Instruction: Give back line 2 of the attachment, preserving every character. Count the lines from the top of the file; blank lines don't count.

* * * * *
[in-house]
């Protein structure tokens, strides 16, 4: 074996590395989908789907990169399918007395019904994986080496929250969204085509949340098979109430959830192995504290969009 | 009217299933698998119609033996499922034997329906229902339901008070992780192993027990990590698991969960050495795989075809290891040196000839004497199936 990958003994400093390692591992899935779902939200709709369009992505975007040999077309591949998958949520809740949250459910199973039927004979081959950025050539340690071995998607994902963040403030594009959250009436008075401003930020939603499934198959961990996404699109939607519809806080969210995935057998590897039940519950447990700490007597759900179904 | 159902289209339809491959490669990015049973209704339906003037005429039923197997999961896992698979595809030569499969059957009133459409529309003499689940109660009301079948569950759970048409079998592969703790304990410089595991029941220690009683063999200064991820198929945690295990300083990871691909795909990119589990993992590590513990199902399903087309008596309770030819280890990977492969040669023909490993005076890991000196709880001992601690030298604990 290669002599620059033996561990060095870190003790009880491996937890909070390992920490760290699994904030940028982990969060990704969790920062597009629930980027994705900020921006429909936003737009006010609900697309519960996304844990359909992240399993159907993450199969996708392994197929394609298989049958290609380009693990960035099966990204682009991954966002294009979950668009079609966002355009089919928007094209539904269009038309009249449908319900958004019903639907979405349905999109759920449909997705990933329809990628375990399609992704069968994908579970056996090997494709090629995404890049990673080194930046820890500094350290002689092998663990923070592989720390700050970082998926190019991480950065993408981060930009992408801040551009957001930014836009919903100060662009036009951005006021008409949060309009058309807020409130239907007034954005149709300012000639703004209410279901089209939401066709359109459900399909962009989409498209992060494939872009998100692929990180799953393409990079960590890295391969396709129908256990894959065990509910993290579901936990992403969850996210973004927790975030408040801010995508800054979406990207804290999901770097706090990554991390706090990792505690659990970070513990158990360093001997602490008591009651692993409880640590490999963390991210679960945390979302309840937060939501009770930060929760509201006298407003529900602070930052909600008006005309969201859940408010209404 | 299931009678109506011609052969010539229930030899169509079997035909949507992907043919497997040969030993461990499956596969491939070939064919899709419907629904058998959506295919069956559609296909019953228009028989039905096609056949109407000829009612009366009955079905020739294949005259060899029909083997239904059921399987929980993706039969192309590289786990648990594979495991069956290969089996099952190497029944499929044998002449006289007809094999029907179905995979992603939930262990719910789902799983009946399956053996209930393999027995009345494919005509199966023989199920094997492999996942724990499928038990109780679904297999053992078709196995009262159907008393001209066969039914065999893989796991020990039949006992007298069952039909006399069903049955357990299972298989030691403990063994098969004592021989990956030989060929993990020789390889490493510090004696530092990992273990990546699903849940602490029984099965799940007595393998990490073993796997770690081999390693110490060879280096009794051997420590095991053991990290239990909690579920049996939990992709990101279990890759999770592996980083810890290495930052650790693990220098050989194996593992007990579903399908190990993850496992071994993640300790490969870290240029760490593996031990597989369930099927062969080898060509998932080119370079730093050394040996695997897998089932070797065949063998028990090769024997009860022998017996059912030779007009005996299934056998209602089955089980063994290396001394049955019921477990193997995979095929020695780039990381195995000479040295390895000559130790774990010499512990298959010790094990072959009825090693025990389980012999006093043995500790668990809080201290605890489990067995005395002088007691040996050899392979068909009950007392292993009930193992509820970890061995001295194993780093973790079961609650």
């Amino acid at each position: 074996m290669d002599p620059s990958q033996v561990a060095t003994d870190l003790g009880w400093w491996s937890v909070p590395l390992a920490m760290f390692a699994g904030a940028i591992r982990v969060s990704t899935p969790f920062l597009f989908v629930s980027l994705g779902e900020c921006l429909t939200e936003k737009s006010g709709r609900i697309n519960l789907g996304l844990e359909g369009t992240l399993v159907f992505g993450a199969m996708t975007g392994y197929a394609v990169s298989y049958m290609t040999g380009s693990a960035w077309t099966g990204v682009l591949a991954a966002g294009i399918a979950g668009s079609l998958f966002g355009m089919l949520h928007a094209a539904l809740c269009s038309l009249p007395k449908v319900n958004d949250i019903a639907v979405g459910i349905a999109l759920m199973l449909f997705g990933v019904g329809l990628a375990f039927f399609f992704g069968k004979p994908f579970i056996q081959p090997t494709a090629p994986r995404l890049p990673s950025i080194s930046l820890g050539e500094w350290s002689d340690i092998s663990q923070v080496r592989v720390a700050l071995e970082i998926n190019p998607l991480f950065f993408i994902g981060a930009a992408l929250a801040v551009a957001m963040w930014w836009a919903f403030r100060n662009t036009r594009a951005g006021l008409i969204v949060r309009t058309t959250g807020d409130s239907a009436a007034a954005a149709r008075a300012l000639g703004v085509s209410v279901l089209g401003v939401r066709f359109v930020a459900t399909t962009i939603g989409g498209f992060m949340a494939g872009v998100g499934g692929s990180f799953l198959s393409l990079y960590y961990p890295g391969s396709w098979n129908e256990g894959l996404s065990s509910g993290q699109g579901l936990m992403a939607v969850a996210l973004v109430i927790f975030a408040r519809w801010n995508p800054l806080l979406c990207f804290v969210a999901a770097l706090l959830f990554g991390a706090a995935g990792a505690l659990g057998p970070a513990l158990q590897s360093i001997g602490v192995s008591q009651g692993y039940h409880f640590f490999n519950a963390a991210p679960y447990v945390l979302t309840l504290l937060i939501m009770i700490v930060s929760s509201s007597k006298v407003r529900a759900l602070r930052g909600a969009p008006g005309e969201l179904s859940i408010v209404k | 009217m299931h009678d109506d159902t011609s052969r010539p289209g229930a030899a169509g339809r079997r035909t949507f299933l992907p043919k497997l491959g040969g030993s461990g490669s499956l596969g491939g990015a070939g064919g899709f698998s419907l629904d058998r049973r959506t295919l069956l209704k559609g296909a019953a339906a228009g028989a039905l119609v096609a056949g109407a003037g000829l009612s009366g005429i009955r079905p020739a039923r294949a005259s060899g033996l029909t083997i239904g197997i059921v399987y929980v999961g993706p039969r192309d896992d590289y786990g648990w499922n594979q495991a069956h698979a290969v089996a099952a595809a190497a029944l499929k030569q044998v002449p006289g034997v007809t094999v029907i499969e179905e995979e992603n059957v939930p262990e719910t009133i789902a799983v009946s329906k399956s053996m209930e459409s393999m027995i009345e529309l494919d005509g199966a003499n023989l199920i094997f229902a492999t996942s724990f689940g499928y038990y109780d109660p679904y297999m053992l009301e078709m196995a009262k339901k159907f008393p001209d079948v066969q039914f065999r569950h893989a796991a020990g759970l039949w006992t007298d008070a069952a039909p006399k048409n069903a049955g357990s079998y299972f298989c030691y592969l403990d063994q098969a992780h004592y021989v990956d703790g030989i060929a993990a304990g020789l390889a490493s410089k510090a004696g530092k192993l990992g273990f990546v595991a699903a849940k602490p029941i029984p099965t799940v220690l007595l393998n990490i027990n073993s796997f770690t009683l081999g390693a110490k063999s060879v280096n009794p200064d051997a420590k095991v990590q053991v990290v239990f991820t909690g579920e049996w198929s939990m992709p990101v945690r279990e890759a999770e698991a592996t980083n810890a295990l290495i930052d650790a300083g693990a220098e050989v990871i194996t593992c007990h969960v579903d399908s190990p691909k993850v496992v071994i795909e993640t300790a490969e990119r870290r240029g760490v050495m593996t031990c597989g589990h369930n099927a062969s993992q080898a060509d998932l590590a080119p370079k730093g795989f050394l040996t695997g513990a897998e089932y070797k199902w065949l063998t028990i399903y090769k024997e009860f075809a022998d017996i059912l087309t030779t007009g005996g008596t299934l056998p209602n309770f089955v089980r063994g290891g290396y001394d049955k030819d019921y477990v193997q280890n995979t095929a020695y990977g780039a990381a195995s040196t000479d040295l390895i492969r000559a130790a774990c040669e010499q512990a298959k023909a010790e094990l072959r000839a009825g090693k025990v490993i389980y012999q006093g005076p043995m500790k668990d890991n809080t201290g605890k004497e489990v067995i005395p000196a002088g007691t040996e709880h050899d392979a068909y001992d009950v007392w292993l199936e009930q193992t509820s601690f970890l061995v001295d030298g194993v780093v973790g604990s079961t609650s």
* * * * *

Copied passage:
């Protein structure tokens, strides 16, 4: 074996590395989908789907990169399918007395019904994986080496929250969204085509949340098979109430959830192995504290969009 | 009217299933698998119609033996499922034997329906229902339901008070992780192993027990990590698991969960050495795989075809290891040196000839004497199936 990958003994400093390692591992899935779902939200709709369009992505975007040999077309591949998958949520809740949250459910199973039927004979081959950025050539340690071995998607994902963040403030594009959250009436008075401003930020939603499934198959961990996404699109939607519809806080969210995935057998590897039940519950447990700490007597759900179904 | 159902289209339809491959490669990015049973209704339906003037005429039923197997999961896992698979595809030569499969059957009133459409529309003499689940109660009301079948569950759970048409079998592969703790304990410089595991029941220690009683063999200064991820198929945690295990300083990871691909795909990119589990993992590590513990199902399903087309008596309770030819280890990977492969040669023909490993005076890991000196709880001992601690030298604990 290669002599620059033996561990060095870190003790009880491996937890909070390992920490760290699994904030940028982990969060990704969790920062597009629930980027994705900020921006429909936003737009006010609900697309519960996304844990359909992240399993159907993450199969996708392994197929394609298989049958290609380009693990960035099966990204682009991954966002294009979950668009079609966002355009089919928007094209539904269009038309009249449908319900958004019903639907979405349905999109759920449909997705990933329809990628375990399609992704069968994908579970056996090997494709090629995404890049990673080194930046820890500094350290002689092998663990923070592989720390700050970082998926190019991480950065993408981060930009992408801040551009957001930014836009919903100060662009036009951005006021008409949060309009058309807020409130239907007034954005149709300012000639703004209410279901089209939401066709359109459900399909962009989409498209992060494939872009998100692929990180799953393409990079960590890295391969396709129908256990894959065990509910993290579901936990992403969850996210973004927790975030408040801010995508800054979406990207804290999901770097706090990554991390706090990792505690659990970070513990158990360093001997602490008591009651692993409880640590490999963390991210679960945390979302309840937060939501009770930060929760509201006298407003529900602070930052909600008006005309969201859940408010209404 | 299931009678109506011609052969010539229930030899169509079997035909949507992907043919497997040969030993461990499956596969491939070939064919899709419907629904058998959506295919069956559609296909019953228009028989039905096609056949109407000829009612009366009955079905020739294949005259060899029909083997239904059921399987929980993706039969192309590289786990648990594979495991069956290969089996099952190497029944499929044998002449006289007809094999029907179905995979992603939930262990719910789902799983009946399956053996209930393999027995009345494919005509199966023989199920094997492999996942724990499928038990109780679904297999053992078709196995009262159907008393001209066969039914065999893989796991020990039949006992007298069952039909006399069903049955357990299972298989030691403990063994098969004592021989990956030989060929993990020789390889490493510090004696530092990992273990990546699903849940602490029984099965799940007595393998990490073993796997770690081999390693110490060879280096009794051997420590095991053991990290239990909690579920049996939990992709990101279990890759999770592996980083810890290495930052650790693990220098050989194996593992007990579903399908190990993850496992071994993640300790490969870290240029760490593996031990597989369930099927062969080898060509998932080119370079730093050394040996695997897998089932070797065949063998028990090769024997009860022998017996059912030779007009005996299934056998209602089955089980063994290396001394049955019921477990193997995979095929020695780039990381195995000479040295390895000559130790774990010499512990298959010790094990072959009825090693025990389980012999006093043995500790668990809080201290605890489990067995005395002088007691040996050899392979068909009950007392292993009930193992509820970890061995001295194993780093973790079961609650």